I’ll teach you more about building a brand and all the areas to apply your brand to your craft business in HOW TO SELL HANDMADE BEYOND FRIENDS & FAMILY.
Step 6 – Focus On One Marketing Channel
Marketing is essential for every business. You don’t need much money to do it (e.g. you don’t have to spend money on ads) but it definitely deserves a good portion of your time.
Choose one platform and method that best resonates with you and your customers and focus on that.
You cannot be on every social media platform and build a thriving newsletter, and send out powerful press releases that get you featured on the local news.
You must start with one.
Which social media platform do you understand and enjoy using?
If it’s Instagram, focus your efforts there and don’t even worry about trying to grow your following on Facebook, Twitter, or Pinterest.
If you can’t stand social media, maybe attending networking events, speaking in front of people, or being interviewed is more your thing. Choose a marketing platform and method that aligns with that.
Which forms of marketing align with your goals?
For example, if you want to build a thriving Etsy shop, your marketing must be focused online (e.g. social media, getting linkbacks, or building a thriving newsletter…HOW TO START, SEND, & GROW A SUCCESSFUL NEWSLETTER will help with that). If you want to get into retailers, you’ll need to work on creating beautiful lookbooks and getting face time in with shop owners.
Choose one marketing method and master it. Once you have it down, you can layer another form of marketing on top.
Step 7 – Focus on One Sales Channel
There are several ways to sell your handmade products but the most common are:
- At craft shows (tips for being successful at that are here)
- Online using a marketplace (such as Etsy)
- Online through your own website
- Selling wholesale through retailers
Using ALL is not an option when you’re short on time and money.
Choose one sales channel based on your goals and preferences.
>>Do you love the idea of getting out on weekends, chatting with people and being surrounded by other makers? Craft shows are a good fit.
>>If weekends are packed with getting your kids to soccer practice or dance recitals, selling online may be the route for you.
>>If you have a goal of getting your products into stores across your city, focus on reaching out to retailers.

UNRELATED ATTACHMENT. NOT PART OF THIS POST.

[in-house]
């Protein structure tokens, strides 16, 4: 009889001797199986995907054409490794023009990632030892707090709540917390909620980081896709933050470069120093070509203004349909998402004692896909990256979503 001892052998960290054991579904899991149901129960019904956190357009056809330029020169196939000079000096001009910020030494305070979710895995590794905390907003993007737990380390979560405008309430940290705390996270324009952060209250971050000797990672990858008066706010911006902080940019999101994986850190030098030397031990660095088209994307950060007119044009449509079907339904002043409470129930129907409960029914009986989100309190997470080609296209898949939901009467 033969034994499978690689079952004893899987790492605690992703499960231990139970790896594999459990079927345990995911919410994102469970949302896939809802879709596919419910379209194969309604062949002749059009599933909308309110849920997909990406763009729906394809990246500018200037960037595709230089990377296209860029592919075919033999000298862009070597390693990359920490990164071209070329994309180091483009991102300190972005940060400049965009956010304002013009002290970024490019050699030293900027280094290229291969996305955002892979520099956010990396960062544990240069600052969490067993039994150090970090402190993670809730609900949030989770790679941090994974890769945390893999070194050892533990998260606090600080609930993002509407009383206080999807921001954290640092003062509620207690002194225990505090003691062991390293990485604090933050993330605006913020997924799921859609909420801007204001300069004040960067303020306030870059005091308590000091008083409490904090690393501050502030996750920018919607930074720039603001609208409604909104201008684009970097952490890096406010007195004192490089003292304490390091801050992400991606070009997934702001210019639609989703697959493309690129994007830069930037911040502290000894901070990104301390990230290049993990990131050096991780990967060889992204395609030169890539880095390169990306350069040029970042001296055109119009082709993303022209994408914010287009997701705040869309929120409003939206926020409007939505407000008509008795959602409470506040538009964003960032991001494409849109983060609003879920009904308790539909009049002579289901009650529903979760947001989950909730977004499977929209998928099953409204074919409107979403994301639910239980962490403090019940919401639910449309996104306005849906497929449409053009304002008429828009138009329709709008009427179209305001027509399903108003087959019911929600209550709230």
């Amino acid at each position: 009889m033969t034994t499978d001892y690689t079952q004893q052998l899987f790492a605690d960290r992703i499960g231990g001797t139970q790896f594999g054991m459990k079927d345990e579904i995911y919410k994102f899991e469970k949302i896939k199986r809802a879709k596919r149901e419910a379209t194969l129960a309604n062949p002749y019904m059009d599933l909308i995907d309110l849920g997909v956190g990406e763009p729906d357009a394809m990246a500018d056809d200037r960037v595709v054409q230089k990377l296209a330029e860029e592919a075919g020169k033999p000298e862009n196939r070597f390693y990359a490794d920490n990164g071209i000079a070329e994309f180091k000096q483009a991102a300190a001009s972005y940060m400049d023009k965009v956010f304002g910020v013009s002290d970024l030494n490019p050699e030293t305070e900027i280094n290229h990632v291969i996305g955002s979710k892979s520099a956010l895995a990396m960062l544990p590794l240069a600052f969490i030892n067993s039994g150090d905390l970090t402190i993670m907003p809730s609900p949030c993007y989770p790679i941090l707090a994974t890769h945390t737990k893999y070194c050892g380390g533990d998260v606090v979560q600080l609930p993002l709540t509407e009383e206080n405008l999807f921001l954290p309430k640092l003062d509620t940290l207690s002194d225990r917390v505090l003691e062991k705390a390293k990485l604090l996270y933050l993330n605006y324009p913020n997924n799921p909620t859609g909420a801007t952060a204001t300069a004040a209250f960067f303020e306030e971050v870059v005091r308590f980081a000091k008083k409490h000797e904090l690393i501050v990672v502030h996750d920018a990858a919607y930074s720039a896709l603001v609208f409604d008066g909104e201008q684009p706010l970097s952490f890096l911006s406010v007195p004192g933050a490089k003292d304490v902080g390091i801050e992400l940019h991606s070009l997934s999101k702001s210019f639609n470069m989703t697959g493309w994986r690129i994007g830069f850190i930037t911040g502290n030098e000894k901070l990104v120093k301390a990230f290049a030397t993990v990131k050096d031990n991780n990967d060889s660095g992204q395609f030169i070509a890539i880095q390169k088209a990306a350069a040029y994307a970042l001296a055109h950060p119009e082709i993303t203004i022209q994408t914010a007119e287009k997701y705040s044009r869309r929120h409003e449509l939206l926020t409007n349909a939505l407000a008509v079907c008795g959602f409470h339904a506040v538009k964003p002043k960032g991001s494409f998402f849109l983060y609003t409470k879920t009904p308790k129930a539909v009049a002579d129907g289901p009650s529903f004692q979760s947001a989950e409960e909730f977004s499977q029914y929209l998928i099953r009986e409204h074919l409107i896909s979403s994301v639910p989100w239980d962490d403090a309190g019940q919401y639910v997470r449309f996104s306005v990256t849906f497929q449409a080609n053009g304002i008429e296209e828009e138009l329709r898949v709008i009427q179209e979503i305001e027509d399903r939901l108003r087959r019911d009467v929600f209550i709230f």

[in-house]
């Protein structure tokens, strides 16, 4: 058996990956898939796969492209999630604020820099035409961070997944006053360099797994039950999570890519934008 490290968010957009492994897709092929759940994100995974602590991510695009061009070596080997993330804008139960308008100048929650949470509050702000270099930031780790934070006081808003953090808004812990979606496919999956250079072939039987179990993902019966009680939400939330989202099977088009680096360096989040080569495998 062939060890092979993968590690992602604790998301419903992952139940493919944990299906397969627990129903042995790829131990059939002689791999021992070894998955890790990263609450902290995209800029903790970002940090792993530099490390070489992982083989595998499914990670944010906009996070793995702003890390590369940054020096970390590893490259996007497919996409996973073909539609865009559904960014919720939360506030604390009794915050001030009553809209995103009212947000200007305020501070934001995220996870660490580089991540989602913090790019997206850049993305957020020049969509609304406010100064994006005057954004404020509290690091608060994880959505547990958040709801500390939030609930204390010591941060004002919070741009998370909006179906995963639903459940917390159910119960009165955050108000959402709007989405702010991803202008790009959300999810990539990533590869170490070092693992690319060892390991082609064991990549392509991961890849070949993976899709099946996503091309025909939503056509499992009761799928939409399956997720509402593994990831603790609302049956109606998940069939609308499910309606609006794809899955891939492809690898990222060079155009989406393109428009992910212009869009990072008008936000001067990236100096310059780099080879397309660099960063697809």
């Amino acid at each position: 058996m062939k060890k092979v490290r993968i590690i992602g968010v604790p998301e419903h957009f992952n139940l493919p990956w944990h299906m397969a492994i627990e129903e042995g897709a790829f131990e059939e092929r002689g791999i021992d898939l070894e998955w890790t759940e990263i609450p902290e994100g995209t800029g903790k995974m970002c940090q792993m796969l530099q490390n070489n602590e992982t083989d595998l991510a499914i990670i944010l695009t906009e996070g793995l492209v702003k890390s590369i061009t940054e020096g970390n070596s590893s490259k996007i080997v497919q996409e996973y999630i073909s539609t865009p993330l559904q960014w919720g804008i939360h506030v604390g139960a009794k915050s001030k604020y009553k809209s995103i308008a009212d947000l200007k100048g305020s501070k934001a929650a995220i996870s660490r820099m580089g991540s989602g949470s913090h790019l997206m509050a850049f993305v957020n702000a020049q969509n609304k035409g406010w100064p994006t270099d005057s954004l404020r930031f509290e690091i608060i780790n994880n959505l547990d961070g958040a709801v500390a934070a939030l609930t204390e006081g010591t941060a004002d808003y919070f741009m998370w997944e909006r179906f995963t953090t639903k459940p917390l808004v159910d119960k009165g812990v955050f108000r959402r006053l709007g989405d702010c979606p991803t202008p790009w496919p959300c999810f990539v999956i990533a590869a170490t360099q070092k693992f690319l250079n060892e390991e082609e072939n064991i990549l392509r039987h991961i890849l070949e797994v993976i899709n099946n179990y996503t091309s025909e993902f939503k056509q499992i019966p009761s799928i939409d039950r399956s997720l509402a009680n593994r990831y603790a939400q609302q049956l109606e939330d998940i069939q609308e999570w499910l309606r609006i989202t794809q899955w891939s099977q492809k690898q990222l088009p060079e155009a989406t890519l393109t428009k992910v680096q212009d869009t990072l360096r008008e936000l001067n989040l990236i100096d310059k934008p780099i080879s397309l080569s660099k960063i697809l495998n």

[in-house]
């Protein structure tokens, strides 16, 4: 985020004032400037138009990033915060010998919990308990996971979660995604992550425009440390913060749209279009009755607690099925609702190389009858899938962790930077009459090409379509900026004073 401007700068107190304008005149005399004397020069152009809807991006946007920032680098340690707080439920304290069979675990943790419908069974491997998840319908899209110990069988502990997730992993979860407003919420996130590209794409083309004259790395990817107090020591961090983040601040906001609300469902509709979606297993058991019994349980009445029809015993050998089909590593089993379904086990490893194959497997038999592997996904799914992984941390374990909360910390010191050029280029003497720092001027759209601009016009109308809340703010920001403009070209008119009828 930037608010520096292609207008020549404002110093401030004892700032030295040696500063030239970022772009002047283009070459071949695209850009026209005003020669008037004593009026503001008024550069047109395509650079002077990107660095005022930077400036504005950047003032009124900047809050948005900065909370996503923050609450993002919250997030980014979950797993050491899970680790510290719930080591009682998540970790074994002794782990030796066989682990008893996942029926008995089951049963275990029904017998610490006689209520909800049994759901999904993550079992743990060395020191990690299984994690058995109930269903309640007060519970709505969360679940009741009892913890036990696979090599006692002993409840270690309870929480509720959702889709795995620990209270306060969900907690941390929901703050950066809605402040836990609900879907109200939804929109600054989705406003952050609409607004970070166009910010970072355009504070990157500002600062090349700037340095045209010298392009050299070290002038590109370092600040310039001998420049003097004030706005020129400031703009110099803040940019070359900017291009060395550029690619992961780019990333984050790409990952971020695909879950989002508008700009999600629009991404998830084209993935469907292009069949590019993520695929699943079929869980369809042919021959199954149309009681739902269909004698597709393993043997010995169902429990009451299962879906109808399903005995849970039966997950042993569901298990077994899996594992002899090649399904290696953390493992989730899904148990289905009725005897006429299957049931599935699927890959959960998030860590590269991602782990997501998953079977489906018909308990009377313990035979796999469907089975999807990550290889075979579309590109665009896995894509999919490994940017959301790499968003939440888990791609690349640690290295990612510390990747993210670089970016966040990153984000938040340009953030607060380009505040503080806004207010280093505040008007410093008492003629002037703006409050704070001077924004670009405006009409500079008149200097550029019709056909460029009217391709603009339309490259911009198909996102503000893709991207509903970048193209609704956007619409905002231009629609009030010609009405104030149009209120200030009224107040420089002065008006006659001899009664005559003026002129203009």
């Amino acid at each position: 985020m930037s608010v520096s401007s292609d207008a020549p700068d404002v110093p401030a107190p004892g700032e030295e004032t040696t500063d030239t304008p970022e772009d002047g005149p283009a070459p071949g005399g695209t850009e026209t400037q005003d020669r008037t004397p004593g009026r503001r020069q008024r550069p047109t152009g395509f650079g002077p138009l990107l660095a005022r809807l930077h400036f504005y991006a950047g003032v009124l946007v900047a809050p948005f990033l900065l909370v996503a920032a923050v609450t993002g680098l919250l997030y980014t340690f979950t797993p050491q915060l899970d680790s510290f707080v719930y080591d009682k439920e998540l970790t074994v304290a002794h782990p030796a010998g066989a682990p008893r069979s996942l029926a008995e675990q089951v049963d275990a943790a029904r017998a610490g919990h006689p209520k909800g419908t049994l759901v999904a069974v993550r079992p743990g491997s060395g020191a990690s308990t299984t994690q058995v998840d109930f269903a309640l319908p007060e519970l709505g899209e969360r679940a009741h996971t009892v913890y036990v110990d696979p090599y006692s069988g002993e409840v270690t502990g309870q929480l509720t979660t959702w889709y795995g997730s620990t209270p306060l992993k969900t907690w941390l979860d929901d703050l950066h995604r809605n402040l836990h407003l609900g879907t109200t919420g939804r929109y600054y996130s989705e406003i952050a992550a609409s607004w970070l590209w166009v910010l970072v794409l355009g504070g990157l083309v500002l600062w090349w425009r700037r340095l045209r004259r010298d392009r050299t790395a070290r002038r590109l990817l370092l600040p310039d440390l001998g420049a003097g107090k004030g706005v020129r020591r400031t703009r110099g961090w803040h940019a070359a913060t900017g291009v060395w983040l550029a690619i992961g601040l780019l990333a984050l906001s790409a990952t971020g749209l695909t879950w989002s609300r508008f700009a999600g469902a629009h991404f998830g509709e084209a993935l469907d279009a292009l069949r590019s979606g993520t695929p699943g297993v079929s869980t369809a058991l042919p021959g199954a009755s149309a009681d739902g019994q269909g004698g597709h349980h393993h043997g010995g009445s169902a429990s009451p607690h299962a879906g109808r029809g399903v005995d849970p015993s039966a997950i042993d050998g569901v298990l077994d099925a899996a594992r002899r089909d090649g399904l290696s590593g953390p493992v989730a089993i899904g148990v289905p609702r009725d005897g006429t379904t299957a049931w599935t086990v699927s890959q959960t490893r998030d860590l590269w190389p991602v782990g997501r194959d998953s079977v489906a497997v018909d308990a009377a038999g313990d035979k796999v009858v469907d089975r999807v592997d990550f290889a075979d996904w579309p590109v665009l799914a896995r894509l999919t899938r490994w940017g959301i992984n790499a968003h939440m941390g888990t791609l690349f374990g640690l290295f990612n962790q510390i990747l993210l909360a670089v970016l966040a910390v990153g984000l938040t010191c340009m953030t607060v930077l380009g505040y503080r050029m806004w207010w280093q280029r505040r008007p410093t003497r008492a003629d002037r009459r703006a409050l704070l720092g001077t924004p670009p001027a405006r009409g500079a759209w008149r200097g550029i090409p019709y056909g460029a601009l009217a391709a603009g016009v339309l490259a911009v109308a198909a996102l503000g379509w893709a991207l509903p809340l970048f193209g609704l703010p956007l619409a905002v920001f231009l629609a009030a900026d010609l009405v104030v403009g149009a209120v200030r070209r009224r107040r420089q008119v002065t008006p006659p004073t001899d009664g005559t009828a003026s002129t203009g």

In some situations, you may need more than one sales channel. For example, if you want to sell at craft shows but also want shoppers to be able to buy from you after an event, you’ll need an online sales channel.
In this case, focus the majority of time and money on craft shows and find the quickest, cheapest, and easiest way to set up and maintain an online shop (I think Etsy is the best fit for most businesses, here’s how to determine if it’s worth it for you).
Consider which sales channel is a fit for you and your goals, and one you should spend the majority of your time and money on.
Step 8 – Work Your Numbers
You must be conscious of how much time and money you’re putting into your business and how much money it’s bringing back in.
In THE SUCCESS PLANNER, I cover all the ducks you must have in a row to run a profitable and organized business and how to track time and money, as well as calculate the ROI (return on investment) of each task you spend time and money on.
The most important numbers you must pay attention to in the beginning are your profit margins.
If you want to build a business and make money from it, you cannot make products that have little or no profit margins.
Imagine buying a product for $10 and then reselling it to someone for $10.
Sounds ridiculous right?
Why not keep the $10 in your pocket and skip running around town to buy and sell the product?
Most craft business owners think they’re making money with the sale of a product but they’re essentially doing a lot of work to break even, or worse yet, lose money and not even realize it.
Let’s say I make a bag and the materials cost me $20 so I price it at $50. Sounds like I should be making a decent profit with that sale.
But let’s think about the time and money it took me to:
- drive to the fabric store
- look at different options
- get my fabric cut
- gather my notions
- stand in line to pay for my materials
- drive back home
Maybe that’s an hour of my time and a bit of gas money.
- unpack my fabrics
- get out my pattern
- make a bag
- photograph it
- tag it
- upload photos
- create a listing
- share it on social media
- answer shoppers’ emails about the bag
- package it once it sells
- drive to the post office
- stand in line to pay for shipping
- drive back home
Let’s say that’s 2 hours of my time (and that’s being very conservative).
To make my product and complete a sale from beginning to end, it requires 3 hours of time.
If I subtract my material costs ($20) from the retail price ($50), I’m left with $30.
If I divide that $30 by 3 hours of work, that means I’m earning $10/hour.
We haven’t even gotten into other business costs that aren’t directly associated with a sale but must be covered (e.g. website hosting fees, printing business cards, sewing machine maintenance, etc.), which would reduce my wage per hour even more.
$10 an hour is not enough for your time.
It also leaves NO profit.
I may want to get paid $20/hour AND I definitely want money left after paying my costs and wage. Selling the bag for $100 would cover the $20 for materials, $60 for my time, and leave me with $20 of profit.